Yarrow Helps Control Weeds
If controlling weeds in your garden is a continuous problem, yarrow can help curb weed growth. Since yarrow is a fast-growing and effective groundcover, it can help suppress unwanted weeds while adding a ferny, whimsical appearance to your yard.
What to Consider Before Planting Yarrow?
There are a few things to keep in mind before you get to planting yarrow in your yard. Here are five factors that could influence your decision to plant yarrow in your yard:
1. Make Sure the Climate Is Right
Not all climates are suited to yarrow. In some cases, you’ll find that yarrow struggles to grow. This is especially true for very humid climates or those with a lot of rainfall. Yarrow thrives in hot, dry regions and will mold and rot if the soil doesn’t have the proper irrigation.
2. Factor in the Microclimate
Even if your climate is suitable for growing yarrow, the microclimate of your land can influence how well the plant grows on your lawn. For example, you could live in a warmer climate, but if your yard slopes towards the house and has lots of shade, the soil could stay too saturated for the yarrow to thrive.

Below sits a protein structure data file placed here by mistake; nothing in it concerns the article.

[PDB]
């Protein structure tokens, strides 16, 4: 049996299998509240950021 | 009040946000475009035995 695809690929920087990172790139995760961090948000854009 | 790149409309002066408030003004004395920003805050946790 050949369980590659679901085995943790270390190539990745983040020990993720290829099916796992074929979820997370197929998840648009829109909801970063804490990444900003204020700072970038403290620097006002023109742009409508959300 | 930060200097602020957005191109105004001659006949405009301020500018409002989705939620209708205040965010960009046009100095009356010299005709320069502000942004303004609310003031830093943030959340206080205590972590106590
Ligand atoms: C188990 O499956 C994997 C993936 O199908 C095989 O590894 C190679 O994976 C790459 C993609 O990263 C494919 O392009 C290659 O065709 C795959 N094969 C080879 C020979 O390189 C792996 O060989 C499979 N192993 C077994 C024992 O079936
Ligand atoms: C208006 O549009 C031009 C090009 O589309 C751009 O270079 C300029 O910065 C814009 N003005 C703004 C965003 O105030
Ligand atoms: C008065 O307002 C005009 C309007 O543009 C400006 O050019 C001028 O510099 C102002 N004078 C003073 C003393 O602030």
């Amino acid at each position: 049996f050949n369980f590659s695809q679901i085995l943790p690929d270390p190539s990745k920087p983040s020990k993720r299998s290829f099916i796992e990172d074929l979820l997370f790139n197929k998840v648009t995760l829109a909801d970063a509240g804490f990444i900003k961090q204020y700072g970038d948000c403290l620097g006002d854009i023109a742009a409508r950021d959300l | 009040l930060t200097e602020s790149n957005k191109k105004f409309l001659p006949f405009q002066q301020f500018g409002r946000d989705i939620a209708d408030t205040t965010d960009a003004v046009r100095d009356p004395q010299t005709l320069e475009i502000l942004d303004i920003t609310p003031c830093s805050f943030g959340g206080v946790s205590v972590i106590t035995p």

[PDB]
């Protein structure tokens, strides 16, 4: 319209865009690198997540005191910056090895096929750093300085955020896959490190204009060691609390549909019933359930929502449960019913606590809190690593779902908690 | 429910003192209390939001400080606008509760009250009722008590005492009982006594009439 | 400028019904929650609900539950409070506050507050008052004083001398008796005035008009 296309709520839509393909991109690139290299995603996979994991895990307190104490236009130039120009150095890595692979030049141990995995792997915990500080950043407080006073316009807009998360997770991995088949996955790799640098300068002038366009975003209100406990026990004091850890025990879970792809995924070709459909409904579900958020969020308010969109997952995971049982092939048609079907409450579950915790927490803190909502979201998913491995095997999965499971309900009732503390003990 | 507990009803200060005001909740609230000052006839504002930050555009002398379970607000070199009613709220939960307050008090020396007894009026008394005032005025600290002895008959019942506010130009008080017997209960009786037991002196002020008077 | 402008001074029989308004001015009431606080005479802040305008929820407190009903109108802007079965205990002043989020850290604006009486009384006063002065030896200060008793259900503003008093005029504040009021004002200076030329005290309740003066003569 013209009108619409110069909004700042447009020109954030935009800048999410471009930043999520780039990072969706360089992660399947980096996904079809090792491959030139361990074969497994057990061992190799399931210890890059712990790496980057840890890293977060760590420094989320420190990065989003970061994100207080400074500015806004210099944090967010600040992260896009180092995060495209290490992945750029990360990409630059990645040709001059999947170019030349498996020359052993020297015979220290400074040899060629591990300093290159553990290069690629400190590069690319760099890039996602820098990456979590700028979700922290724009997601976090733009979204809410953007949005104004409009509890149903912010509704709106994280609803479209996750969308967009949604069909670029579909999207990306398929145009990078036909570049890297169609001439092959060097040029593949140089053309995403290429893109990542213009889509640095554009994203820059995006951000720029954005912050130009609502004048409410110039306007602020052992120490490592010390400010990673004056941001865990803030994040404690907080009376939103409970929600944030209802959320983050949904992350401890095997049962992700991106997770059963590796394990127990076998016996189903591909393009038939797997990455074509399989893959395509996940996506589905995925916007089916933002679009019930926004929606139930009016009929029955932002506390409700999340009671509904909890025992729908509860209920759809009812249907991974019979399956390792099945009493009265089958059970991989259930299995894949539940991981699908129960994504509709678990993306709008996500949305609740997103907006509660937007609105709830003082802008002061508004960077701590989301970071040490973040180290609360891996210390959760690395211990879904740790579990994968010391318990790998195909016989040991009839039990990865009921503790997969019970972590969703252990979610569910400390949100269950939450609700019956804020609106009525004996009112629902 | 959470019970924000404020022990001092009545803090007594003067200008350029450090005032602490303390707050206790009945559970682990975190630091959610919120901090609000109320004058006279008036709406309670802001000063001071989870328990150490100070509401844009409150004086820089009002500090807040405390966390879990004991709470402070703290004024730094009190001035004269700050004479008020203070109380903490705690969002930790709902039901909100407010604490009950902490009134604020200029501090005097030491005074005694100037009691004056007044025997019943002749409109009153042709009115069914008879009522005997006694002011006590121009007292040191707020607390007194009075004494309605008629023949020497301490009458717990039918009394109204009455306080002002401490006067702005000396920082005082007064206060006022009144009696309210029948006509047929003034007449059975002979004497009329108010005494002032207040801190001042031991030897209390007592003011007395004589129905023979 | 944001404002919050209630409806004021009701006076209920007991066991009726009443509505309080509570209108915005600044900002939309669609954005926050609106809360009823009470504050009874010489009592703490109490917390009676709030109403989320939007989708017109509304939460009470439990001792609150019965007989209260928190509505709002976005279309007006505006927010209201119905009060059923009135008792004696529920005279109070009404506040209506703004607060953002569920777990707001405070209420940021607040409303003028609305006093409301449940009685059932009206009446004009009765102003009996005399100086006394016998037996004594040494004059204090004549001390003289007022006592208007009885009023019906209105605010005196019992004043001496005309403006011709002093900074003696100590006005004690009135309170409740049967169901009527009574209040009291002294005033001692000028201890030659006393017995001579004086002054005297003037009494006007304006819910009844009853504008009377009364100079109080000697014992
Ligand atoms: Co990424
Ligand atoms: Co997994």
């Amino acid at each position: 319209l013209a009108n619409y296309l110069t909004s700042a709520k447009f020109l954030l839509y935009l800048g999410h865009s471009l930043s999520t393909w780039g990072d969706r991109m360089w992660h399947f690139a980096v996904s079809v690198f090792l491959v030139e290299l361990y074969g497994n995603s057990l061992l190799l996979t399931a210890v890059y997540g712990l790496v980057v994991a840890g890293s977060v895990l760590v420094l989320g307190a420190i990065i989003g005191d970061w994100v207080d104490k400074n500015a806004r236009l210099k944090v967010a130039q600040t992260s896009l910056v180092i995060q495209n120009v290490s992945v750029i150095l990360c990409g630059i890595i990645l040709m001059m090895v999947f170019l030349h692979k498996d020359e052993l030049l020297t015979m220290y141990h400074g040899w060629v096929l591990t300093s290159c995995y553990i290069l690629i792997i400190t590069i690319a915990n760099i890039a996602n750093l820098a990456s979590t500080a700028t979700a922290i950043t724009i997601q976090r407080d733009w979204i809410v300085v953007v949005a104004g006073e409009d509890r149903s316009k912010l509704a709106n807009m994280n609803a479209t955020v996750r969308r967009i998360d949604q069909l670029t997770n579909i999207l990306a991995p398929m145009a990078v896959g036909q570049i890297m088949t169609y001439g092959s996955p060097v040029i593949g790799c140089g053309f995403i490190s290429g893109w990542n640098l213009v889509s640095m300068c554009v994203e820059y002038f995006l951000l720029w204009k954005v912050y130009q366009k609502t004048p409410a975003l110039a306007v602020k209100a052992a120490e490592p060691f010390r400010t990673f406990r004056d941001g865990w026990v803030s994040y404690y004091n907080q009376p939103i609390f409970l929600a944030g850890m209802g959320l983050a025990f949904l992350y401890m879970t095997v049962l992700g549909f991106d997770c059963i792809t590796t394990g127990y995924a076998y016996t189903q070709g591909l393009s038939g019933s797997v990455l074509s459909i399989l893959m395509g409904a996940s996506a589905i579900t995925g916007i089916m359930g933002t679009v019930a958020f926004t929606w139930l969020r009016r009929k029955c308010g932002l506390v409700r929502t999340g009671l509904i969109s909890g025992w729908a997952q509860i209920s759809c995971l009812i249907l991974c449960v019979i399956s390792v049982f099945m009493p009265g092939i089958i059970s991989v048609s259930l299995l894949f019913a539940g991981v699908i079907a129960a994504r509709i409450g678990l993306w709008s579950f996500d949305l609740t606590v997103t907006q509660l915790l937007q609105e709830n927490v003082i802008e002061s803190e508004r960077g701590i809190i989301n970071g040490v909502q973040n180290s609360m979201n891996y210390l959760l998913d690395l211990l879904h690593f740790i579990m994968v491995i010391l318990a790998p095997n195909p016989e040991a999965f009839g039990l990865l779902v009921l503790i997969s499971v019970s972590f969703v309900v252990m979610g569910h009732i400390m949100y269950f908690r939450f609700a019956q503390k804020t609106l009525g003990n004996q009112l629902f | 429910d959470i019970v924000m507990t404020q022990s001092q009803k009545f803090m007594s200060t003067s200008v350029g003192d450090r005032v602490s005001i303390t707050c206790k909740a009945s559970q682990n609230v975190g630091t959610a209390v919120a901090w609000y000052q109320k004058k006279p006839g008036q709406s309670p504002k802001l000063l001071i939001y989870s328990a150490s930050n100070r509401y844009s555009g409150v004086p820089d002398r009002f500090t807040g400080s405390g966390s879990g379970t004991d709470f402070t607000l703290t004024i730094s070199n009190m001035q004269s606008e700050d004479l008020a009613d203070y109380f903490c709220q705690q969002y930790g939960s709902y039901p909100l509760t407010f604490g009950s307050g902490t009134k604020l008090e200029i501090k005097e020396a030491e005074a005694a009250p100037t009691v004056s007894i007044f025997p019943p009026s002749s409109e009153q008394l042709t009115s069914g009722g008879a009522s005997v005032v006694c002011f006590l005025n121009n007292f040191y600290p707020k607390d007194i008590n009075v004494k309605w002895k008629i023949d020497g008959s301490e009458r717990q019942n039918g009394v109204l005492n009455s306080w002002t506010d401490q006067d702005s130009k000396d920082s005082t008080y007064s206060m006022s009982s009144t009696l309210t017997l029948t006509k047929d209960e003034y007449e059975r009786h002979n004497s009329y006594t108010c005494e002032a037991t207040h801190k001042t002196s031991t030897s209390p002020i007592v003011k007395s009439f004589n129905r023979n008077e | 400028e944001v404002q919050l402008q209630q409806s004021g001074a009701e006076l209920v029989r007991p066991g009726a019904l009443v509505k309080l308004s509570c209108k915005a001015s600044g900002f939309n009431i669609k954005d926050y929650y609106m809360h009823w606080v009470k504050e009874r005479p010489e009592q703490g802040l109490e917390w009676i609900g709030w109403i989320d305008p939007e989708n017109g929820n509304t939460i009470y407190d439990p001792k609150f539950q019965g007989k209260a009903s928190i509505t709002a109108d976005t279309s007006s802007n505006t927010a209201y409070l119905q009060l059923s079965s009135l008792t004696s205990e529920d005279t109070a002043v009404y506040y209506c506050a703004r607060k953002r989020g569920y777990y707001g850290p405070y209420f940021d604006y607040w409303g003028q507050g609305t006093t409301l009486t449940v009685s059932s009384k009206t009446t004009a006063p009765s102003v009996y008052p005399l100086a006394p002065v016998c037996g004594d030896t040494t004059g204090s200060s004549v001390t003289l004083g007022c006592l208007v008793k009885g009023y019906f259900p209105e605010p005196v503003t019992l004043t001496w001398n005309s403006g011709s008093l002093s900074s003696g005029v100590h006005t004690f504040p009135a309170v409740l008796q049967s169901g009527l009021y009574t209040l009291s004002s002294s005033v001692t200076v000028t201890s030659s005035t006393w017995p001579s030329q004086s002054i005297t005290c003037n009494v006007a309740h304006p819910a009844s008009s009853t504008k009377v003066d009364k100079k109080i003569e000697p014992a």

3. Know the Planting Season
Before you start sprinkling yarrow seeds all over your yard, be sure to factor in the best time to plant yarrow. Sow the seeds in late fall if you live in a warmer climate, and plant in the beginning of spring for colder climates. If you’re planting yarrow seedlings, you’ll want to do so after the last freeze.
4. Pick the Right Planting Site
When it comes to your planting site, yarrow can get a little competitive with surrounding plants. Factor in yarrow’s compatibility with other plants in your garden or lawn. For the most part, yarrow won’t grow well under trees that provide too much shade. Other plants, like aster, butterfly weed, and lamb’s ear, might also struggle to receive adequate sunlight if planted too closely to yarrow.
Since yarrow can grow up to three feet, only grow shade-loving plants nearby. Also, avoid planting a vegetable garden near yarrow, as yarrow attracts aphids, which can transmit viruses to these crops.
5. Choose the Correct Species